08/30/2006, 00.00
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Xinjiang jade worthy of an emperor running in short supply

Expert in Beijing warns that if the government does not intervene against unrestricted mining, the rare Khotan jade mines will be depleted in five years.

Urumqi (AsiaNews/SCMP) – China's supplies of a rare jade, mainly mined from a river in Xinjiang, will soon be exhausted if excessive exploitation continues, a gem expert warned.

Wang Shiqi, deputy director of Peking University's Gemstone Appraisal Centre, said deposits of Khotan, or Hotan, jade would be depleted in five or six years if the government did not stop the indiscriminate use of heavy excavation machinery along Xinjiang's Yurungkax River, the main source of the stone.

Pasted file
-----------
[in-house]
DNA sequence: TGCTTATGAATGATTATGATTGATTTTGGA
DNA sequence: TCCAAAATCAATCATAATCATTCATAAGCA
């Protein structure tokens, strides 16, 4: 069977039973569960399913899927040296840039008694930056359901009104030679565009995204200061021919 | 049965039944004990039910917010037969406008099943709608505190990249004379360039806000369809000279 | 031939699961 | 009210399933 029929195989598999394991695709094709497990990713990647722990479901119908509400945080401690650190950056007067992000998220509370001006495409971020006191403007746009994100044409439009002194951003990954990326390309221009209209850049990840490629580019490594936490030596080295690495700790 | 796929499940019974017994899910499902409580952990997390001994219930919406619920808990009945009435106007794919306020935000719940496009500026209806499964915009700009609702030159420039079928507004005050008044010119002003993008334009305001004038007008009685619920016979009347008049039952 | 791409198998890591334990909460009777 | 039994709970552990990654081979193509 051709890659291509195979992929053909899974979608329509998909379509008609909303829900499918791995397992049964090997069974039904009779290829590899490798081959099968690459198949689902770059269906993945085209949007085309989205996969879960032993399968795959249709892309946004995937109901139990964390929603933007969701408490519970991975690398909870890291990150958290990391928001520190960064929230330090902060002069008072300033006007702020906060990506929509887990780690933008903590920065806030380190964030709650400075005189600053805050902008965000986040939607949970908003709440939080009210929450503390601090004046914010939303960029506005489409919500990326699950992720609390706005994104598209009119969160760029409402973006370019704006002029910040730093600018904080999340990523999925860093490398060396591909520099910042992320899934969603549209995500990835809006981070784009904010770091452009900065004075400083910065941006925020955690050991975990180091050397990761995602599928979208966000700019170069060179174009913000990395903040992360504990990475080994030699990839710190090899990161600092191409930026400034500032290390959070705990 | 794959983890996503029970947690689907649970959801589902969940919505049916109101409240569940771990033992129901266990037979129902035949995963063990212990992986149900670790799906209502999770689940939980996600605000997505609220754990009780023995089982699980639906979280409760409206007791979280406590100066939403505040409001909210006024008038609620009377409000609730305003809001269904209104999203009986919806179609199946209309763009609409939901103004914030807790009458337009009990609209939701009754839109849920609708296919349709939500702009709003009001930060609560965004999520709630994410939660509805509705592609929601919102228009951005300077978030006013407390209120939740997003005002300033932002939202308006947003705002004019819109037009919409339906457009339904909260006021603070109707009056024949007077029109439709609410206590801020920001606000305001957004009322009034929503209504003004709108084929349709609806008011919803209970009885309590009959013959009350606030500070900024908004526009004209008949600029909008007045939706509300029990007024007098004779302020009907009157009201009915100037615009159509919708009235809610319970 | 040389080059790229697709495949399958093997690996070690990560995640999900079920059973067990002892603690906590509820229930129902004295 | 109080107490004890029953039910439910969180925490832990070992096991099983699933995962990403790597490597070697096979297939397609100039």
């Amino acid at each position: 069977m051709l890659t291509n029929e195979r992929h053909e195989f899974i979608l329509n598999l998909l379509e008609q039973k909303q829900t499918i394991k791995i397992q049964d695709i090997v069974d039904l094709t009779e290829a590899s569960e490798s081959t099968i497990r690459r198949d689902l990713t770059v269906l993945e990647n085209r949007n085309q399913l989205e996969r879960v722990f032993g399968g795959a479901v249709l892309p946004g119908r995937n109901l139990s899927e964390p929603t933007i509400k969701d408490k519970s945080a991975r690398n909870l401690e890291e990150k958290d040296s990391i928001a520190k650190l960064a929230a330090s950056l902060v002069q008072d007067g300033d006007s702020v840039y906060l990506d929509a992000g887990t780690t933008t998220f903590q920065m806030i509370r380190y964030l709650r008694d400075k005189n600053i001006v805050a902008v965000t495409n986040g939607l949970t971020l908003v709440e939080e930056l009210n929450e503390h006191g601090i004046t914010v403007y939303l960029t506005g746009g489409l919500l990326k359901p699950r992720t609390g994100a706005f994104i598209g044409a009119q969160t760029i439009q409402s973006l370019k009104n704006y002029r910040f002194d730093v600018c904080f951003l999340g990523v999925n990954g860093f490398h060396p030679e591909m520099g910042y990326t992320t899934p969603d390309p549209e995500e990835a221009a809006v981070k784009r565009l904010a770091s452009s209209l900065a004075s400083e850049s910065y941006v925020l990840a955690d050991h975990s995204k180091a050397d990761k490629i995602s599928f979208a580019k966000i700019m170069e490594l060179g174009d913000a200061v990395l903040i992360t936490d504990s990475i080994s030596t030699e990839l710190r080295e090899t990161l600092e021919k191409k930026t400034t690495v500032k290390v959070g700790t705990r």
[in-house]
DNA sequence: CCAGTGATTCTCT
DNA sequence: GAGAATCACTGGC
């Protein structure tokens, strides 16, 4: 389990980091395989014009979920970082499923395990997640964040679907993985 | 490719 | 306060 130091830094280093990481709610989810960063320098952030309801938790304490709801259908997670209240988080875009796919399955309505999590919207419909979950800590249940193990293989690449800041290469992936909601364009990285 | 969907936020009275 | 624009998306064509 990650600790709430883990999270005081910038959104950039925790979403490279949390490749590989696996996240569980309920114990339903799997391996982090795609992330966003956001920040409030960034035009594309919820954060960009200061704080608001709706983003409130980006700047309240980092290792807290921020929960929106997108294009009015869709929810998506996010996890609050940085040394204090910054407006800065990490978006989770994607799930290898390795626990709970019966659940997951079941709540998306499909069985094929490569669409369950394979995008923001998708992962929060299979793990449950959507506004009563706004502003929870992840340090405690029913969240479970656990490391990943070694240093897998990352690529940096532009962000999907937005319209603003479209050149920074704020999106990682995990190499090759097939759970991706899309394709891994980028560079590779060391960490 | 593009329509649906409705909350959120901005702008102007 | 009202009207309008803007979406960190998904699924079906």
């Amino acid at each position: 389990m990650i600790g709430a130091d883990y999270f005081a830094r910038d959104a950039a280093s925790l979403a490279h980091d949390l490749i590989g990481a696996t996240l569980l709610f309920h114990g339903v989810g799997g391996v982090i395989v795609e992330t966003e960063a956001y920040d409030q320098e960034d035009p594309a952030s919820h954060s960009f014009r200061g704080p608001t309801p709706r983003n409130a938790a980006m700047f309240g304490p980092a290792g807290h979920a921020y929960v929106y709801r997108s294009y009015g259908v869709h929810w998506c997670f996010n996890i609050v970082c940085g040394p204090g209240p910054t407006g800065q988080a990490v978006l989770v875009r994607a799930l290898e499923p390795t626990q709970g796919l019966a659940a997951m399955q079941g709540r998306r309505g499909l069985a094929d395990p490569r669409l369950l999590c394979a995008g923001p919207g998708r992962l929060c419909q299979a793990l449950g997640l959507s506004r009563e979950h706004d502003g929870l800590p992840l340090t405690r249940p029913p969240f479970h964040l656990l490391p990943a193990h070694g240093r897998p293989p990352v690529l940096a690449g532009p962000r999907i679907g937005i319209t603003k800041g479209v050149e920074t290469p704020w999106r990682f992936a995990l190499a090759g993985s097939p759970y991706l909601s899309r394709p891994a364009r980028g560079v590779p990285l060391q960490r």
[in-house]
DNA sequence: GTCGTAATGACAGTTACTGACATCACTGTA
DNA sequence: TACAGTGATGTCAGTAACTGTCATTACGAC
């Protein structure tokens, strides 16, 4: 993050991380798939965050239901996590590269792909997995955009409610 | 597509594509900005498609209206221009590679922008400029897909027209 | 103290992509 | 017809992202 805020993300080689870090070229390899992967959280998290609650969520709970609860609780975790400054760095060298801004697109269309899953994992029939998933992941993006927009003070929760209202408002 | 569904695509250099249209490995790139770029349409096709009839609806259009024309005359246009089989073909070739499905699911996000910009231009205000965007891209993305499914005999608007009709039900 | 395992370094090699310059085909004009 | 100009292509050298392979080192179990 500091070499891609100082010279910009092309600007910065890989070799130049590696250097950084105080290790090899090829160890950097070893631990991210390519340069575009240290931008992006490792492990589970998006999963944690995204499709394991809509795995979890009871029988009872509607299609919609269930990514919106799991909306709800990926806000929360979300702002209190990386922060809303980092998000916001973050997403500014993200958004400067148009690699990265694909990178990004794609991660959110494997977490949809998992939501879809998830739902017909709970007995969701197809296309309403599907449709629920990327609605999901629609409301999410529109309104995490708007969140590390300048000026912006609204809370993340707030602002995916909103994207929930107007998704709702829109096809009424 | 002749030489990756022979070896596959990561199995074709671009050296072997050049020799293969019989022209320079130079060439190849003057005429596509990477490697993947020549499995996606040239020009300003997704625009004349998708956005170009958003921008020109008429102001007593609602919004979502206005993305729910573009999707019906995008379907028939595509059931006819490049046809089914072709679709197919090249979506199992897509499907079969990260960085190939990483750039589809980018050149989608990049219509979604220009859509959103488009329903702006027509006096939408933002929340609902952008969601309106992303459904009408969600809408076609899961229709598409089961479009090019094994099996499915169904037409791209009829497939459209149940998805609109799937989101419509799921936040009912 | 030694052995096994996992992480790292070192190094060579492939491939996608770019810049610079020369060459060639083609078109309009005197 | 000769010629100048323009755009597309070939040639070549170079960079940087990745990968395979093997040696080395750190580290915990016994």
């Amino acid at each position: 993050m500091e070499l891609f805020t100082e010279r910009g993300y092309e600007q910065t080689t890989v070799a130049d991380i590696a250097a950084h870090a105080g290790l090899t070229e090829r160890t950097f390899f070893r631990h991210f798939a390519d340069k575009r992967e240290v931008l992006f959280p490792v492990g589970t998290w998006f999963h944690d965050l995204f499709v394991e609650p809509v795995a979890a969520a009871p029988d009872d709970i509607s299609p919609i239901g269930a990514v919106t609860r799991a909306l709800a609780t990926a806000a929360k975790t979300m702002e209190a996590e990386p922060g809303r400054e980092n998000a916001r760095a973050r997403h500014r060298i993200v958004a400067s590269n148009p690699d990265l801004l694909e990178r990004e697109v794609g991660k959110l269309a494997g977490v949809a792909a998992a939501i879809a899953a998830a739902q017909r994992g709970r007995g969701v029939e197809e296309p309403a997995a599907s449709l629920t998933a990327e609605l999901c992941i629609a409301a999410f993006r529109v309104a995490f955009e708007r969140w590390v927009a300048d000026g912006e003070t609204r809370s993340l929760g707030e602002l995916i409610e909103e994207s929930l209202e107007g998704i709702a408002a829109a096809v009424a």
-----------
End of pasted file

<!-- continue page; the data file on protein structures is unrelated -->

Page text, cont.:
The jade is considered to be the highest quality because of its pure texture and tallow-like lustre, and has been associated with emperors throughout Chinese history.

Khotan jade can sell for up to 1,000 yuan a gram (about 100 euros or 120 dollars US), and prices have rocketed in recent years because of a sharp decrease in output.

The Xinhua news agency reports that prospectors with modern mining equipment have flooded into the region to capitalise on the gemstone's high prices.

According to one jade miner, "there are about 200,000 people and about 2,000 excavators working along the Yurungkax River."

Hotan jade trader Zheng Shengli said he thought the jade would be depleted in no more than three years, noting that "about half of the machines have stopped running now because no gemstones can be found."

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